The Legend of Lovers Leap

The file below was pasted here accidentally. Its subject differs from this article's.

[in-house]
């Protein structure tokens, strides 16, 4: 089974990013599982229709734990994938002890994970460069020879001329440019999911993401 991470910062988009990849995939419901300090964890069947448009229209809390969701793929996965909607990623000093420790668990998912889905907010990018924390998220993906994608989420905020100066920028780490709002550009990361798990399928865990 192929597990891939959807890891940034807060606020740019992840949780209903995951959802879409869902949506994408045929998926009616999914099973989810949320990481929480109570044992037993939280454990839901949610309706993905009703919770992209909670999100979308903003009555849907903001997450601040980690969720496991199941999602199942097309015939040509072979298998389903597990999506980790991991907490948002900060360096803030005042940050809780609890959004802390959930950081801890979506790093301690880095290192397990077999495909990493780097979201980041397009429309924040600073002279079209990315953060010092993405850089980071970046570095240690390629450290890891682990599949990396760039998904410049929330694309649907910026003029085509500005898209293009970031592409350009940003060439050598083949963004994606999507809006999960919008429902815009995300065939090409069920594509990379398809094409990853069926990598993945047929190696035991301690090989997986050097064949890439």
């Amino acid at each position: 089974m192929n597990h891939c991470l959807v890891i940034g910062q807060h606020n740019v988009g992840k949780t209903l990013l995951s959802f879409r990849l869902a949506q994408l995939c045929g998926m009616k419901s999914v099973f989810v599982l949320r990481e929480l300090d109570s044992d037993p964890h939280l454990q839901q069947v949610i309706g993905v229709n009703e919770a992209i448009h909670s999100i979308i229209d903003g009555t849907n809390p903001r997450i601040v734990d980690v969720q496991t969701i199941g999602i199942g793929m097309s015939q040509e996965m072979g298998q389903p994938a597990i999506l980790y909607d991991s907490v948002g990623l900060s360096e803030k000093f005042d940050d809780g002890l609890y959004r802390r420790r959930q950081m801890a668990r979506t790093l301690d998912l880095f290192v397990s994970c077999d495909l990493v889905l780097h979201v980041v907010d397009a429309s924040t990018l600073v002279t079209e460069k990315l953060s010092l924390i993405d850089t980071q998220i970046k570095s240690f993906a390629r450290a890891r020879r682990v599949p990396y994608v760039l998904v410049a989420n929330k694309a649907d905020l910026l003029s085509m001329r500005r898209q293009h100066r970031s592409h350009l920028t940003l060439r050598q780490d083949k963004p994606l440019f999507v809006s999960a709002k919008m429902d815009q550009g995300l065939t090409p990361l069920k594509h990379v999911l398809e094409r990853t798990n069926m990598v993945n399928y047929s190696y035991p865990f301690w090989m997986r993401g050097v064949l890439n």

The legend is of a later day than that of the serpent, but nevertheless, descends from remote tradition. During the wars of the Senecas and Algonquins of the North, a chief of the latter was capture and carried to Genundewah, whereon a fortification, consisting of a square without bastions, and surrounded by palisades, was situated. The captive, though young in years was famed for his prowess in forest conflict, and nature had been bountiful to his person in those gifts of strength and symmetry which waken savage admiration. After a short debate, he was condemned to die on the folowing day, by slow torture of impalement. While he was lying in the "cabin of death", a lodge devoted to the reception of condemned prisioners, the dayughter of the Sachem brought him food, and struck with hi manly form and heroic bearing, resolved to save him or share his fate. Her bold enterprise was favored by the uncertain light of the gray dawn, while the solitary sentinel, wery with hi night-watch, and forgetful of his duty, was slumbering. Stealing with noiseless tread to the side of the young captive, she cut the tongs where with his limbs were bound, and besought him in breathing accents to follow her. The fugitives decened the hill by a wooded path conducting to the lake; but ere they reached the water, an alarm-whoop, wild and shrill, was heard issuing from the lips of the waking guard. They tarried not, though thorney vines and fallen timber obstructed their way. At length they reached the smooth beach, and leaping into a canoe, previously provided by the brave and considerate damsel, they plied the paddle vigorously, steering for the opposite shore. Vain were their efforts. On wind came cries of rage, and the fierce pursuit. The Algonquin, with the reckless daring of a young brave, sent back a yell of defiance; and soon after the splash of oars was heard, and a dozen war canoes were cutting the billows in their rear.